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Monday, 27 February 2017 15:48

Understanding Turf Toe

One common injury often experienced when running is turf toe, also known as “an acute, traumatic bursitis of the first toe-metatarsal joint associated with tendonitis,” attributed to playing on artificial turf. Typically during normal running an athlete would be able to dig his or her big toe into the ground to propel forward. But on artificial turf, the big toe is displaced during the digging motion. This imbalance results from an abnormal pronation, or inward rolling, of the foot. Understanding the risk of injury that results from playing on artificial turf is important for prevention. Orthotics that aid in balancing the feet can also decrease the risk of injury.

Exercising your feet regularly with the proper foot wear is a great way to prevent injuries. If you have any concerns about your feet, contact our podiatrist. Our doctor will treat your foot and ankle needs.

How to Prevent Running Injuries

Many common running injuries are caused by overuse and overtraining. When the back of the kneecap starts wearing out and starts causing pain in your knee, this is commonly referred to as runner’s knee. Runner’s knee is a decrease in strength in your quadriceps and can occur if you’re not wearing properly fitted or supporting shoes. To prevent runner’s knee, focusing on hip strengthening is a good idea, as well as strengthening your quads to keep the kneecaps aligned.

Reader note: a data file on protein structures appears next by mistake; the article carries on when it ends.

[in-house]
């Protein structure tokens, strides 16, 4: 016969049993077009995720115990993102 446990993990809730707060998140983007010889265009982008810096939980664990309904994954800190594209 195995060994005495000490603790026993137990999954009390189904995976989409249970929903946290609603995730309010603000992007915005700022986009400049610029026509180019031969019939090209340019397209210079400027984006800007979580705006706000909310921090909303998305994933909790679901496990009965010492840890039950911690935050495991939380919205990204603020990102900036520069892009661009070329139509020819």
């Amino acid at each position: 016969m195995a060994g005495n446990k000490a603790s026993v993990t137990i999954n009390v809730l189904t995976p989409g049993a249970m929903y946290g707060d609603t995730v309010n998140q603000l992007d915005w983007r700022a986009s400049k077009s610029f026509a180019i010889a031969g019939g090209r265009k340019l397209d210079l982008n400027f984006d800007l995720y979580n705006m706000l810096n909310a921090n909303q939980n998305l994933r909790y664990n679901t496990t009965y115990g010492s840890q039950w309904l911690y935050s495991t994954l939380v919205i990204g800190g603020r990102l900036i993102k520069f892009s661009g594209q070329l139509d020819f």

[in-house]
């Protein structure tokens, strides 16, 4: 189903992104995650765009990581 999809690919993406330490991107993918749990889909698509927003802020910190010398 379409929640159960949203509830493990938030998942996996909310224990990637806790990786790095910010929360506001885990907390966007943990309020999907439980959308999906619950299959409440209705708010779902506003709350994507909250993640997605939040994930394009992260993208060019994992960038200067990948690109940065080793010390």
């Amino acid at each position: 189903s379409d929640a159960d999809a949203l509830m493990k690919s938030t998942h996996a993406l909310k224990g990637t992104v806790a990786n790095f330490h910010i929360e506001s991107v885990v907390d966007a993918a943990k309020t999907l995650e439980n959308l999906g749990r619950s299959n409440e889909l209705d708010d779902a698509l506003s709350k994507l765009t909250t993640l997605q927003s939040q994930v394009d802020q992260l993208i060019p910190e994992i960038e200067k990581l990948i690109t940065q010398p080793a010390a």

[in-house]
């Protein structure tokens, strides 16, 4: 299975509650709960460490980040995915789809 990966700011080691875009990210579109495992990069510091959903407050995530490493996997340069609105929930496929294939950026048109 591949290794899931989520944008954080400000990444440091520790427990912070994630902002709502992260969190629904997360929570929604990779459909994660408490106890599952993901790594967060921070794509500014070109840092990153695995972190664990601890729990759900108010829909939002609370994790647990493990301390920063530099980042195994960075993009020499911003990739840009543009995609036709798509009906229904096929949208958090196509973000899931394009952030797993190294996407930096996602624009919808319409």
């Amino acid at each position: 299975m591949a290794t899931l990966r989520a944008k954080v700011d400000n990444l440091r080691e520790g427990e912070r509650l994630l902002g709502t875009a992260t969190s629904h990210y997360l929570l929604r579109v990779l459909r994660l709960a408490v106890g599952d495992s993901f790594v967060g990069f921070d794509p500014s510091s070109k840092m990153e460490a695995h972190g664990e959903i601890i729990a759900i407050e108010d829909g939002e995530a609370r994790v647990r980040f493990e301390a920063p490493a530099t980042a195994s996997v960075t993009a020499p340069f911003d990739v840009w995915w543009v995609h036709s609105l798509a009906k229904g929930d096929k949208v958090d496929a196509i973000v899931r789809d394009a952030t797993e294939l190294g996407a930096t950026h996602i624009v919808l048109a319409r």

What Are Some Causes of Running Injuries?
- One cause of a common running injury is called iliotibial band syndrome.
- Plantar fasciitis is also another common injury.
- Stress fractures can occur from overtraining, lack of calcium, or even your running style.

Best Ways to Prevent Running Injuries
- Wear footwear that fits properly and suits your running needs.
- Running shoes are the only protective gear that runners have to safeguard them from injury.
- Make a training schedule. Adding strengthening exercises as well as regular stretching can help keep you strong and limber and can lessen the possibility of injuries.
- Stretching keeps muscles limber; this will help you gain better flexibility.

If you have any questions please feel free to contact our office located in Lancaster, PA. We offer the newest diagnostic and treatment technologies for all your foot and ankle needs.